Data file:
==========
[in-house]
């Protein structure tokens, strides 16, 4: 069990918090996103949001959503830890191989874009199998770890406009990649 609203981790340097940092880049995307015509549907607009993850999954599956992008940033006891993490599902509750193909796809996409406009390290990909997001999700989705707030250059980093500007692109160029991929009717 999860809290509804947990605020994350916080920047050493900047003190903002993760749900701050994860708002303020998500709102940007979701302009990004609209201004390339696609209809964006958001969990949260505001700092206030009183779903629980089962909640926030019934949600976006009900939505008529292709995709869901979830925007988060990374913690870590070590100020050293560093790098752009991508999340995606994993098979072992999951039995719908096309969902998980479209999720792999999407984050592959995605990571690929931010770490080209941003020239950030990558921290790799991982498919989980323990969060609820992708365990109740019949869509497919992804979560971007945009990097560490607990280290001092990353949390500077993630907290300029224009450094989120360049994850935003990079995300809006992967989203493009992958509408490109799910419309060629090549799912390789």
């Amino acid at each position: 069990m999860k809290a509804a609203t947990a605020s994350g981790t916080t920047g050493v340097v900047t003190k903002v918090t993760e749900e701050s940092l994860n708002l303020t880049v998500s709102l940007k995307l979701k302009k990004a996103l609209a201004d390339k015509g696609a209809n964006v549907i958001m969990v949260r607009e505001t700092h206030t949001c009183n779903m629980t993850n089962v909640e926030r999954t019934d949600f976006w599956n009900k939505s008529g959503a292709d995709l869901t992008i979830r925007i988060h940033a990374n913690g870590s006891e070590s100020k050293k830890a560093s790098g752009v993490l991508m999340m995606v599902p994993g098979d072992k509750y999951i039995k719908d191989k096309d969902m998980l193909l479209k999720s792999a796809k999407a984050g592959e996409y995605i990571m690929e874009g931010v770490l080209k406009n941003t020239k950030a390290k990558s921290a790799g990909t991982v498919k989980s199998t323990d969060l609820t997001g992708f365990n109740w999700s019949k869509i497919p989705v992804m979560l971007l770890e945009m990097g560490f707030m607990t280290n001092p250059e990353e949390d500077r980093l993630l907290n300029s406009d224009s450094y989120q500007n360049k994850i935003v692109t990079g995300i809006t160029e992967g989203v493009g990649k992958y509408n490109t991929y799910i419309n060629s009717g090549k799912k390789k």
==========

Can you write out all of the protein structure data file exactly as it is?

[in-house]
């Protein structure tokens, strides 16, 4: 069990918090996103949001959503830890191989874009199998770890406009990649 609203981790340097940092880049995307015509549907607009993850999954599956992008940033006891993490599902509750193909796809996409406009390290990909997001999700989705707030250059980093500007692109160029991929009717 999860809290509804947990605020994350916080920047050493900047003190903002993760749900701050994860708002303020998500709102940007979701302009990004609209201004390339696609209809964006958001969990949260505001700092206030009183779903629980089962909640926030019934949600976006009900939505008529292709995709869901979830925007988060990374913690870590070590100020050293560093790098752009991508999340995606994993098979072992999951039995719908096309969902998980479209999720792999999407984050592959995605990571690929931010770490080209941003020239950030990558921290790799991982498919989980323990969060609820992708365990109740019949869509497919992804979560971007945009990097560490607990280290001092990353949390500077993630907290300029224009450094989120360049994850935003990079995300809006992967989203493009992958509408490109799910419309060629090549799912390789």
């Amino acid at each position: 069990m999860k809290a509804a609203t947990a605020s994350g981790t916080t920047g050493v340097v900047t003190k903002v918090t993760e749900e701050s940092l994860n708002l303020t880049v998500s709102l940007k995307l979701k302009k990004a996103l609209a201004d390339k015509g696609a209809n964006v549907i958001m969990v949260r607009e505001t700092h206030t949001c009183n779903m629980t993850n089962v909640e926030r999954t019934d949600f976006w599956n009900k939505s008529g959503a292709d995709l869901t992008i979830r925007i988060h940033a990374n913690g870590s006891e070590s100020k050293k830890a560093s790098g752009v993490l991508m999340m995606v599902p994993g098979d072992k509750y999951i039995k719908d191989k096309d969902m998980l193909l479209k999720s792999a796809k999407a984050g592959e996409y995605i990571m690929e874009g931010v770490l080209k406009n941003t020239k950030a390290k990558s921290a790799g990909t991982v498919k989980s199998t323990d969060l609820t997001g992708f365990n109740w999700s019949k869509i497919p989705v992804m979560l971007l770890e945009m990097g560490f707030m607990t280290n001092p250059e990353e949390d500077r980093l993630l907290n300029s406009d224009s450094y989120q500007n360049k994850i935003v692109t990079g995300i809006t160029e992967g989203v493009g990649k992958y509408n490109t991929y799910i419309n060629s009717g090549k799912k390789k």